In Part 1 of Woody Allen: A Documentary, which aired last night on PBS (Part 2 airs tonight), documentary maker Robert Weide tells Allen that Sleeper was the first time he ever heard the term “cloning.” Allen nods and says that’s why he felt the need to include a scene explaining it; no one at the time knew what cloning was. Now, of course, Allen jokes, everybody clones.
This exchange reminded me of Harlan Ellison’s argument that Woody Allen is partly, maybe even primarily, a science fiction filmmaker:
Can I be the only reader of fantastic literature to perceive that Woody Allen has been, and continues to be, one of our best filmic interpreters of the je ne sais quoi we call “the sense of wonder”? Surely not. Surely some other observer of the flickering screen image has stumbled on this obvious truth! But I search in vain through all the treatises on Woody, and I find no support for my theory. Nowhere outside the specialist semiotics of cinema lucubration (do I speak their language or don’t I!?) analyzing The Terminator till one could retch; nowhere in the totality of non-fantasy incunabula. They talk of his ambivalence between roots as a Brooklyn Jew and foliage as an adult who wants to make it with the goyishe cheerleaders. They prate of his influences; from Wittgenstein to Ingmar Bergman. They totemize him as the germinal influence in raising the nerd to hunk status. But nowhere does anyone simply say, “This guy has a for-real science-fictional-fantasy outlook.”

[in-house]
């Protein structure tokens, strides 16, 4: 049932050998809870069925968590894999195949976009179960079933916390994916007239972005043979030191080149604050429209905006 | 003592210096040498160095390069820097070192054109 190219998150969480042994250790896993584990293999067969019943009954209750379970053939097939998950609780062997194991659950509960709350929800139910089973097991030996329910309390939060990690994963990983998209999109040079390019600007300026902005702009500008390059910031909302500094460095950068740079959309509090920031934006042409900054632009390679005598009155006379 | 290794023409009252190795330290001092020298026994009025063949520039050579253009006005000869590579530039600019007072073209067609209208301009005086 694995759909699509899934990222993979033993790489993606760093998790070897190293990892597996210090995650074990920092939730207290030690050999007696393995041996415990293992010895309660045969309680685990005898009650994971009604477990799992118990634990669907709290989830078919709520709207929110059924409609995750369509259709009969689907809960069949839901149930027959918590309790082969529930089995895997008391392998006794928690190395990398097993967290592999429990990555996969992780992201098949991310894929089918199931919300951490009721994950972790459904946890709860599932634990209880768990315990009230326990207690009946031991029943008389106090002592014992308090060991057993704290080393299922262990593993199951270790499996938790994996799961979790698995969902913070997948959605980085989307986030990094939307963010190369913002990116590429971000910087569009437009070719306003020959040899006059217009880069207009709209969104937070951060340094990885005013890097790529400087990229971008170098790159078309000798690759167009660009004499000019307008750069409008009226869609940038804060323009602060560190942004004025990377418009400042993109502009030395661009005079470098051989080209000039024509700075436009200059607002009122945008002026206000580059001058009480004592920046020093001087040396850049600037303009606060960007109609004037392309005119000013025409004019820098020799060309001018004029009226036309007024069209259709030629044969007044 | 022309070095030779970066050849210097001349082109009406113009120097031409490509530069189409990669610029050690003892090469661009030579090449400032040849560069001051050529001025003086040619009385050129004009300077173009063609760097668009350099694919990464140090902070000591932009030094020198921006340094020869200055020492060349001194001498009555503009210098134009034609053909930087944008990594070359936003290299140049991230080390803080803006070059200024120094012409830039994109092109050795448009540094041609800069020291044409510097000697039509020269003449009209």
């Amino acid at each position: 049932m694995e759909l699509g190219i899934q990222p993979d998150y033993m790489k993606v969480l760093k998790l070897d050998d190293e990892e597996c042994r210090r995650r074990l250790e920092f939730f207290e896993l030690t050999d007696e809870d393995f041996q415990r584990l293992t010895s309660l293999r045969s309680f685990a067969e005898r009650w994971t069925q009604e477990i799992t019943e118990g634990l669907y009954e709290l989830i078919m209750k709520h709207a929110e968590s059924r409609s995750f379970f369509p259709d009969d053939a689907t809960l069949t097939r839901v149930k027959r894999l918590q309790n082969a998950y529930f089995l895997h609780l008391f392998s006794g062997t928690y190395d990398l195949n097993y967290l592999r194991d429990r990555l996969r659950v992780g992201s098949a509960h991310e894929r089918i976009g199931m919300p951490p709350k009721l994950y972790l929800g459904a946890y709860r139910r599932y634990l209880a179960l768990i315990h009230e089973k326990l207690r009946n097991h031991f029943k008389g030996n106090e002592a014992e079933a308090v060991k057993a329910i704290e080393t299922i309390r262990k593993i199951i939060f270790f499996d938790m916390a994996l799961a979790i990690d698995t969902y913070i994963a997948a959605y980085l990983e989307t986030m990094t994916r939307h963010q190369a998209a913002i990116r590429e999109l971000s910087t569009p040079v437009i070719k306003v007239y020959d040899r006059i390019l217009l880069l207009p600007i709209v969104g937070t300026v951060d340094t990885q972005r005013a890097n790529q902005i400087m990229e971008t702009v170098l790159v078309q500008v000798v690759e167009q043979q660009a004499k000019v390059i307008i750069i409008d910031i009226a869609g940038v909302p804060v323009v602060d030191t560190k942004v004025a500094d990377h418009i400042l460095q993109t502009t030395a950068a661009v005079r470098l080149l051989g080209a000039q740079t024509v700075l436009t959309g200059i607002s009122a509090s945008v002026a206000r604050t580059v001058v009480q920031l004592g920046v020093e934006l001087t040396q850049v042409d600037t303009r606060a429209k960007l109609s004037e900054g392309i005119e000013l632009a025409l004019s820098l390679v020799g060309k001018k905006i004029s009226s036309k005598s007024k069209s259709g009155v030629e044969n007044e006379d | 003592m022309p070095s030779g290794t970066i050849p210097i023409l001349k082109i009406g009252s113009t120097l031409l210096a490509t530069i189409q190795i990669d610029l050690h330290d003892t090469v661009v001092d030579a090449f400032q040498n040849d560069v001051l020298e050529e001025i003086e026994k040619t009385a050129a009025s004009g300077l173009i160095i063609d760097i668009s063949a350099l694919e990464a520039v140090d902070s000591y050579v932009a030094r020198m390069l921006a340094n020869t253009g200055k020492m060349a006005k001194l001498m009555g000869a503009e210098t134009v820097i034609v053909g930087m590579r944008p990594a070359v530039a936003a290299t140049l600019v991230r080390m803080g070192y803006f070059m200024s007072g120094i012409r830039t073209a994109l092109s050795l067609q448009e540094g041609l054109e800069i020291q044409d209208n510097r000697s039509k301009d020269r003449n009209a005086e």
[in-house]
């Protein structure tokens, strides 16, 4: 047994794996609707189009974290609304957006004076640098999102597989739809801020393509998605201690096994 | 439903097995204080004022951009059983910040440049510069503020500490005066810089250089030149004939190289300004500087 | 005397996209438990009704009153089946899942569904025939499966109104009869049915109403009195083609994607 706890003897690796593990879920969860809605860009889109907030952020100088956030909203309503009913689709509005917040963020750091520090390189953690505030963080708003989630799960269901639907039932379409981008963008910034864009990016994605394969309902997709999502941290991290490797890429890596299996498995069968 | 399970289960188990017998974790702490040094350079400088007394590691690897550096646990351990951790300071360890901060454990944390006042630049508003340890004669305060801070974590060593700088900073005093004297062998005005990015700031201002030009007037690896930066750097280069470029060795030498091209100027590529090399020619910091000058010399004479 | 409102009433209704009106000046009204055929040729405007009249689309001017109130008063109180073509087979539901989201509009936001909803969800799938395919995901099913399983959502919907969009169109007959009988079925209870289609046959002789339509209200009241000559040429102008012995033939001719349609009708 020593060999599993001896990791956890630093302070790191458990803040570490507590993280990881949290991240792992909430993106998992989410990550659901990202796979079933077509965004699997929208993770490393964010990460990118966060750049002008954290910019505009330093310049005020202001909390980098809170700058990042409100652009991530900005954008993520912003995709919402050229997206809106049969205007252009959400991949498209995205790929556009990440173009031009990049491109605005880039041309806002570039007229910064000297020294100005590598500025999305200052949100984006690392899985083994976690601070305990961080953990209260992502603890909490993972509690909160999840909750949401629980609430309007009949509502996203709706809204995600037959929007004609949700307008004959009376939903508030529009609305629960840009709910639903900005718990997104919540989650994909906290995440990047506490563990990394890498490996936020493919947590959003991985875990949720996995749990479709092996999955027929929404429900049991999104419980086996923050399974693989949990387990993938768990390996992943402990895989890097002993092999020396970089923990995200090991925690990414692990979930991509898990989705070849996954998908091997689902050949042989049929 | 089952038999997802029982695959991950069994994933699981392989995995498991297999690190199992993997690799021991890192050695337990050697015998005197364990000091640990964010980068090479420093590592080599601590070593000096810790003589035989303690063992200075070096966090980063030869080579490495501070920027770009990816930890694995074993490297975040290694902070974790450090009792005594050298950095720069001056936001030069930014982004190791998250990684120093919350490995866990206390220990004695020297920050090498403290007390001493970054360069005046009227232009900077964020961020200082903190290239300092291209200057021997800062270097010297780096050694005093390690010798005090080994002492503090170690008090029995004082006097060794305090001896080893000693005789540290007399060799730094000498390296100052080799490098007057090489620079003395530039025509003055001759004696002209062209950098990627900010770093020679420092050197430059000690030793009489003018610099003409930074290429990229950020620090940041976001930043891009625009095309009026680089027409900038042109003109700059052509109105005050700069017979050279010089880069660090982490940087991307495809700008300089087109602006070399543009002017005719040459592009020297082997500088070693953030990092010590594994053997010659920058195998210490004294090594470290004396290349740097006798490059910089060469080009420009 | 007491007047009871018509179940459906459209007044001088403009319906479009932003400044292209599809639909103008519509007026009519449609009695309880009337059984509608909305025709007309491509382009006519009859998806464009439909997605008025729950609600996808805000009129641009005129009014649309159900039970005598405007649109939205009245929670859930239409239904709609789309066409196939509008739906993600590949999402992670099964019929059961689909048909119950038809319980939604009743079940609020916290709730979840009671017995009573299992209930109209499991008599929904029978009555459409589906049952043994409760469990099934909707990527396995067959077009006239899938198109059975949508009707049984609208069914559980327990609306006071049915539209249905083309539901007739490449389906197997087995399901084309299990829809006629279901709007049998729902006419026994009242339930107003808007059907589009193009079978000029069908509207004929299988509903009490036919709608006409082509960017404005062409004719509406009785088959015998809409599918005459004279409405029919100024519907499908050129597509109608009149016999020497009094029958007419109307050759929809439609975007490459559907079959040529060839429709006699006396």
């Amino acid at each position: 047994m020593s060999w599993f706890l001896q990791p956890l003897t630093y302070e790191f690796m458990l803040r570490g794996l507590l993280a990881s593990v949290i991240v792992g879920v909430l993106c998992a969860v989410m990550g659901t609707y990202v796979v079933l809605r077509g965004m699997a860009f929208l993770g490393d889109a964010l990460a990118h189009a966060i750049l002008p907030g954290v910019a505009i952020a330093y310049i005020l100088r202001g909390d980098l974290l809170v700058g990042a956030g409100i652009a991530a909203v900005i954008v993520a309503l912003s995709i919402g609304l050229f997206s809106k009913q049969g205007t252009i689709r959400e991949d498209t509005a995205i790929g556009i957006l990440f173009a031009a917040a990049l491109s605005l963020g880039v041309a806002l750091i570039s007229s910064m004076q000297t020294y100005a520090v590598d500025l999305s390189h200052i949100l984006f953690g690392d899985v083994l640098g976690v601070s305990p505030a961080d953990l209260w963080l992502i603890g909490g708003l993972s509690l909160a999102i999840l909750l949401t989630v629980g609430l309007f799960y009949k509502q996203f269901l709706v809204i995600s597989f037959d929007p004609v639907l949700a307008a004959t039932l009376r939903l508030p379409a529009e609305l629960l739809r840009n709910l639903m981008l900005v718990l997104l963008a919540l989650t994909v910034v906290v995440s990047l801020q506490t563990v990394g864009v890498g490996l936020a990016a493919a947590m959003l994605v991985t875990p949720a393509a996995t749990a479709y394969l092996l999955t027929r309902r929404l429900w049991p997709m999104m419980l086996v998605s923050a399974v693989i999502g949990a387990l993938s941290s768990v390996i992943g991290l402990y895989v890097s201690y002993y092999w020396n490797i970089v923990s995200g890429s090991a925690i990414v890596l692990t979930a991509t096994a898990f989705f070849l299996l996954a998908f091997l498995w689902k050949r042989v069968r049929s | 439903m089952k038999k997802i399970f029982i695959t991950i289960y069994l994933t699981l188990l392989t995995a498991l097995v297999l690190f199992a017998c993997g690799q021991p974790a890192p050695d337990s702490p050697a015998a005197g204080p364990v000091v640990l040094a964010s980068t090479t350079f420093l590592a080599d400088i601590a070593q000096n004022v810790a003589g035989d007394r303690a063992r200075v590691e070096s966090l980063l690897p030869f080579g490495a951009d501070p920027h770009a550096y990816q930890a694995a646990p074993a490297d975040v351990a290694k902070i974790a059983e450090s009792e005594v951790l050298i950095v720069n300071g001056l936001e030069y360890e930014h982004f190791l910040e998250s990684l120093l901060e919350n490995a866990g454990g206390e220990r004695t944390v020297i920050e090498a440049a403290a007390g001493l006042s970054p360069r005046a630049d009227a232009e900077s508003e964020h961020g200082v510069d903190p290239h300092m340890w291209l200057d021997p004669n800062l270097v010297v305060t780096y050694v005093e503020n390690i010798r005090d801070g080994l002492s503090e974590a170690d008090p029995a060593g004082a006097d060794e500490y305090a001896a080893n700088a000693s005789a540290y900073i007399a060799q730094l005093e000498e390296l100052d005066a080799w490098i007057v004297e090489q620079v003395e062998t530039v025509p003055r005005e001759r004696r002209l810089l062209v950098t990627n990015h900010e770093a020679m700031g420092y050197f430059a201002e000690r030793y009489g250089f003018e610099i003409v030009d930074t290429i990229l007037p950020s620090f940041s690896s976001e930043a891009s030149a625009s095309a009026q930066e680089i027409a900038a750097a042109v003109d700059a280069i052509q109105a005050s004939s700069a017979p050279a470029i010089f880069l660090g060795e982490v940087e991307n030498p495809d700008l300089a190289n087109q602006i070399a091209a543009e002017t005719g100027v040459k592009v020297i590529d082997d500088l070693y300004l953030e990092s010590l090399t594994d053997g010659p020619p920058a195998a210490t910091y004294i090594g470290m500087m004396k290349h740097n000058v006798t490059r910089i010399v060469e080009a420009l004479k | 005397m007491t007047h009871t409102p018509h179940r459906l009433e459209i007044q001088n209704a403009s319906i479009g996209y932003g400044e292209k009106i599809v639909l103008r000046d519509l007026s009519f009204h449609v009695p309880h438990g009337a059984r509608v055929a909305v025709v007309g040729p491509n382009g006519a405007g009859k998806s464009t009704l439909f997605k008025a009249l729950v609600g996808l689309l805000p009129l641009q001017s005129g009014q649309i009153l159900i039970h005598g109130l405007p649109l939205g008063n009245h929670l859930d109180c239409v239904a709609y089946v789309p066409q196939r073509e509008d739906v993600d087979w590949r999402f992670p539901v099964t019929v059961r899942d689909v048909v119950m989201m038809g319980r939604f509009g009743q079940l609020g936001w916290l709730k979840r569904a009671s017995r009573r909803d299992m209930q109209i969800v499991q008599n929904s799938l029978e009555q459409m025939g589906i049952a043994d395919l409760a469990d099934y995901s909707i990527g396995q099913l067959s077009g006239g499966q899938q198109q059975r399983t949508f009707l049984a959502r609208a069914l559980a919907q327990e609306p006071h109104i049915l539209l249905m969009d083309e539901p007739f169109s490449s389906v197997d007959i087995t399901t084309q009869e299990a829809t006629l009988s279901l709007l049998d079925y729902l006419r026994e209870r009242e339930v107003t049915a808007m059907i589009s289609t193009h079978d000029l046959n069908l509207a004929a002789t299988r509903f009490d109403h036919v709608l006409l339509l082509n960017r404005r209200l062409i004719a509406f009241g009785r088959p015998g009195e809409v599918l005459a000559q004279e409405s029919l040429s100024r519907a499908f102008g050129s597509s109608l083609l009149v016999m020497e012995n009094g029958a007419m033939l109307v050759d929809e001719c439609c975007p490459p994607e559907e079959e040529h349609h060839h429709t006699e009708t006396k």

Ellison calls Sleeper and Zelig and The Purple Rose of Cairo “pure SF,” and contends that many of Allen’s other films have science fiction and/or fantasy elements: the sperm segment of Everything You Always Wanted to Know About Sex, the aliens at the end of Stardust Memories, the subtext of a Midsummer Night’s Sex Comedy. Even the sense of wonder that pervades Radio Days is, to Ellison, indicative of a science fiction sensibility.
Ellison famously hates the term “science fiction,” preferring instead the more highfalutin term “speculative fiction,” but his basic point remains.
Though it’s not an interpretation advanced by Weide’s documentary, and it remains an unsung view, I’m sympathetic to Ellison’s argument. Indeed, since Ellison wrote the above words in 1987, Allen has made Deconstructing Harry, Melinda and Melinda, and Midnight in Paris – all movies that, when you think about it, are essentially science fiction films. Hell, one might even argue that Woody Allen is one of the premier science fiction filmmakers of the last fifty years.